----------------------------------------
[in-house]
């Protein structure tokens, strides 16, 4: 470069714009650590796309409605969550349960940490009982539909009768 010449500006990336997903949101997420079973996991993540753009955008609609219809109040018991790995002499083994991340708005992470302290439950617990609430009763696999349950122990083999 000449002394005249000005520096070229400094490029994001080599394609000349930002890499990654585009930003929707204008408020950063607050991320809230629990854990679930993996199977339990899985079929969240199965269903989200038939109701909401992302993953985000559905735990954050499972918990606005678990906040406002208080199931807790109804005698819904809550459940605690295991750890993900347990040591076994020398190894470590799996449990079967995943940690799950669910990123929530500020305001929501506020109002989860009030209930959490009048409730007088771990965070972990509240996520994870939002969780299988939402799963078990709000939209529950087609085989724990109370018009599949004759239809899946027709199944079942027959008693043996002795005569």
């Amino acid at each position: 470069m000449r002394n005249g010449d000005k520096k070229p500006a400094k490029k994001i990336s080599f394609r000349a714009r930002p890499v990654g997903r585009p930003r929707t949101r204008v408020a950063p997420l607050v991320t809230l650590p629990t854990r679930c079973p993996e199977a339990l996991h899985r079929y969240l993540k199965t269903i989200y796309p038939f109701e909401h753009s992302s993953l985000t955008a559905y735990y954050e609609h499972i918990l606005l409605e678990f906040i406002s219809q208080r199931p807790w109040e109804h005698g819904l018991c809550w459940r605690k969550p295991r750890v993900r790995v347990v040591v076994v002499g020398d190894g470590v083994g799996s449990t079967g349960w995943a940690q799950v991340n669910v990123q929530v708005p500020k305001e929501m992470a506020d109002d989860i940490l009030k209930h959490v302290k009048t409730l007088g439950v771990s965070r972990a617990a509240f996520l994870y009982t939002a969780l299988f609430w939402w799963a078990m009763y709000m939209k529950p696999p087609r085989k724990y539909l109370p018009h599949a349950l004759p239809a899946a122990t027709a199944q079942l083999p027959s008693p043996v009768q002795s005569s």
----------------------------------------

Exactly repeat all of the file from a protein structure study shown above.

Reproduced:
[in-house]
């Protein structure tokens, strides 16, 4: 470069714009650590796309409605969550349960940490009982539909009768 010449500006990336997903949101997420079973996991993540753009955008609609219809109040018991790995002499083994991340708005992470302290439950617990609430009763696999349950122990083999 000449002394005249000005520096070229400094490029994001080599394609000349930002890499990654585009930003929707204008408020950063607050991320809230629990854990679930993996199977339990899985079929969240199965269903989200038939109701909401992302993953985000559905735990954050499972918990606005678990906040406002208080199931807790109804005698819904809550459940605690295991750890993900347990040591076994020398190894470590799996449990079967995943940690799950669910990123929530500020305001929501506020109002989860009030209930959490009048409730007088771990965070972990509240996520994870939002969780299988939402799963078990709000939209529950087609085989724990109370018009599949004759239809899946027709199944079942027959008693043996002795005569």
């Amino acid at each position: 470069m000449r002394n005249g010449d000005k520096k070229p500006a400094k490029k994001i990336s080599f394609r000349a714009r930002p890499v990654g997903r585009p930003r929707t949101r204008v408020a950063p997420l607050v991320t809230l650590p629990t854990r679930c079973p993996e199977a339990l996991h899985r079929y969240l993540k199965t269903i989200y796309p038939f109701e909401h753009s992302s993953l985000t955008a559905y735990y954050e609609h499972i918990l606005l409605e678990f906040i406002s219809q208080r199931p807790w109040e109804h005698g819904l018991c809550w459940r605690k969550p295991r750890v993900r790995v347990v040591v076994v002499g020398d190894g470590v083994g799996s449990t079967g349960w995943a940690q799950v991340n669910v990123q929530v708005p500020k305001e929501m992470a506020d109002d989860i940490l009030k209930h959490v302290k009048t409730l007088g439950v771990s965070r972990a617990a509240f996520l994870y009982t939002a969780l299988f609430w939402w799963a078990m009763y709000m939209k529950p696999p087609r085989k724990y539909l109370p018009h599949a349950l004759p239809a899946a122990t027709a199944q079942l083999p027959s008693p043996v009768q002795s005569s």